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Modern Design Advice from Confucius

Confucius, the ancient Chinese philosopher, instructed his followers to "Study the past if you would define the future." This maxim holds true across many disciplines whether referring to historical events, cultural literacy, artistic influences - or even our architectural shared spaces. A proper context within which we can grasp the present and responsibly approach the future must include an understanding of history.

While many of us take the enduring value of historic buildings in our towns and cities for granted, there are those who silently yet doggedly labor to preserve these treasures for future generations. On May 8th, 2013 Dick Beardmore was the recipient of Colorado's prestigious State Honor Award for Preservation Leadership - recognizing his vital role in this endeavor of preserving Colorado's built heritage. Though for many months he's been fighting cancer and, in a brief setback, was unable to accept the award in-person, this video portrays some sense of his sterling character & quiet but clear vision.

My association with Dick, which began in the mid 1990's, has deepened my appreciation of the research, accuracy and practical durability vital to the restoration process. While some of the projects I've worked on require me to restore artistic features or signage aspects of these buildings, there have also been numerous opportunities for me to complement a building by designing period-influenced signage. This has given rise to some of my favorite commissions including gold leaf window signs such as Cache La Poudre Rifleworks, The Movie Company and Courtesy Pawn Shop.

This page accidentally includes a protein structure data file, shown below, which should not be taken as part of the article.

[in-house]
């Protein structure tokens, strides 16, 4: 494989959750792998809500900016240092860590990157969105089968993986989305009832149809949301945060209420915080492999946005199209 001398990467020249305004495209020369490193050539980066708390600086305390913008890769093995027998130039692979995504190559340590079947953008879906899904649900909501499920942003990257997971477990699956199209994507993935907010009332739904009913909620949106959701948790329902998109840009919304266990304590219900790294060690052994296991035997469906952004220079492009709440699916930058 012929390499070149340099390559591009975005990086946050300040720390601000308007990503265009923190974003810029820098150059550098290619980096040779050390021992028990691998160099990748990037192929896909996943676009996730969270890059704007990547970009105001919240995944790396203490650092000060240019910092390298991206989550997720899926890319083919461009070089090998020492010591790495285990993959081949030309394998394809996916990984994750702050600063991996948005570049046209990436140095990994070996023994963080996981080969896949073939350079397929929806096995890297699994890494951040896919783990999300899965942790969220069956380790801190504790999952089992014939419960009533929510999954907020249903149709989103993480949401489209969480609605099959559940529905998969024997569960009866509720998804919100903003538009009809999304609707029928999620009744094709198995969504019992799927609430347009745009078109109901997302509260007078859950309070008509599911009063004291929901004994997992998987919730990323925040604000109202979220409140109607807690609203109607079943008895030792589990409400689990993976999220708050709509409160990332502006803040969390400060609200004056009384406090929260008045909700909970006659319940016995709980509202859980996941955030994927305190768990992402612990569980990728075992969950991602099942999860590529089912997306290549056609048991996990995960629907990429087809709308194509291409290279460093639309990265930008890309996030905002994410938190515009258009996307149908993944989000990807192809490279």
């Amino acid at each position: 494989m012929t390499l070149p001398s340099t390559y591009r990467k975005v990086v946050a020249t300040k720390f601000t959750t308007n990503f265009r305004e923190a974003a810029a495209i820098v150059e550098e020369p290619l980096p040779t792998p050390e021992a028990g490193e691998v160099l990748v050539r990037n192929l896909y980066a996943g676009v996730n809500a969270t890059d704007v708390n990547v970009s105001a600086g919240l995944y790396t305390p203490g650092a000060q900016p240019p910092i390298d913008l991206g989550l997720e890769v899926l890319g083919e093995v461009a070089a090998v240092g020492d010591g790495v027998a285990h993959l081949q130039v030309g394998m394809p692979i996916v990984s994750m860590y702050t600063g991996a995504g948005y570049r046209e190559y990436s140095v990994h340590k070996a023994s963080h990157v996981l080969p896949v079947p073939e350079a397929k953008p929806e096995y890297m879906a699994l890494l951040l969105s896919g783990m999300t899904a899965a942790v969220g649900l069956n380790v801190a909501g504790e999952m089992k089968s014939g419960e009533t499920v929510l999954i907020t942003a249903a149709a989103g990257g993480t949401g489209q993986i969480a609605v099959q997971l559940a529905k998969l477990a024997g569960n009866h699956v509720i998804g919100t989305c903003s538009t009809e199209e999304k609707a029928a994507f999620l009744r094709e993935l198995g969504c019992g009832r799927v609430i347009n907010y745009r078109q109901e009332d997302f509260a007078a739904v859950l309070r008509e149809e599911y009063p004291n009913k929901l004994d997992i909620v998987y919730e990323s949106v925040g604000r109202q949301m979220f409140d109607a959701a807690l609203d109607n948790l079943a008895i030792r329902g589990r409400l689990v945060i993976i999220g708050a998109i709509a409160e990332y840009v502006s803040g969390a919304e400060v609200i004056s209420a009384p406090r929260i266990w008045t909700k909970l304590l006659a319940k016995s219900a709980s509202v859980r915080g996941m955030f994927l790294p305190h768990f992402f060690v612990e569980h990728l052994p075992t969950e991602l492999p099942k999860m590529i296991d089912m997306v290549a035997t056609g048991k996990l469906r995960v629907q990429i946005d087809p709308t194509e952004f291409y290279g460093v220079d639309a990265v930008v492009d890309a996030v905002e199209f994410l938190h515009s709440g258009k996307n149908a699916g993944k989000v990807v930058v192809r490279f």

More importantly, he has often gently pushed me to dig deeply & be resourceful in arriving at a solution. I recall with fondness, sitting in his office while he asked me how I would approach a particular restoration need. Somewhat baffled I said, "Why are you asking me? I have no idea how to approach this!" In signature "Beardmore" fashion, he smiled and serenely replied, "You'll figure it out." And, of course, he was right.

Thanks Dick! While I pray for your recovery I thank you for broadening my horizons, for your infectious love of time-honored structures, and for pushing me to expand & grow toward the future.

As that ancient sage, with whose words we began this post, once said:

"I am not one who was born in the possession of knowledge; I am one who is fond of antiquity, and earnest in seeking it there."


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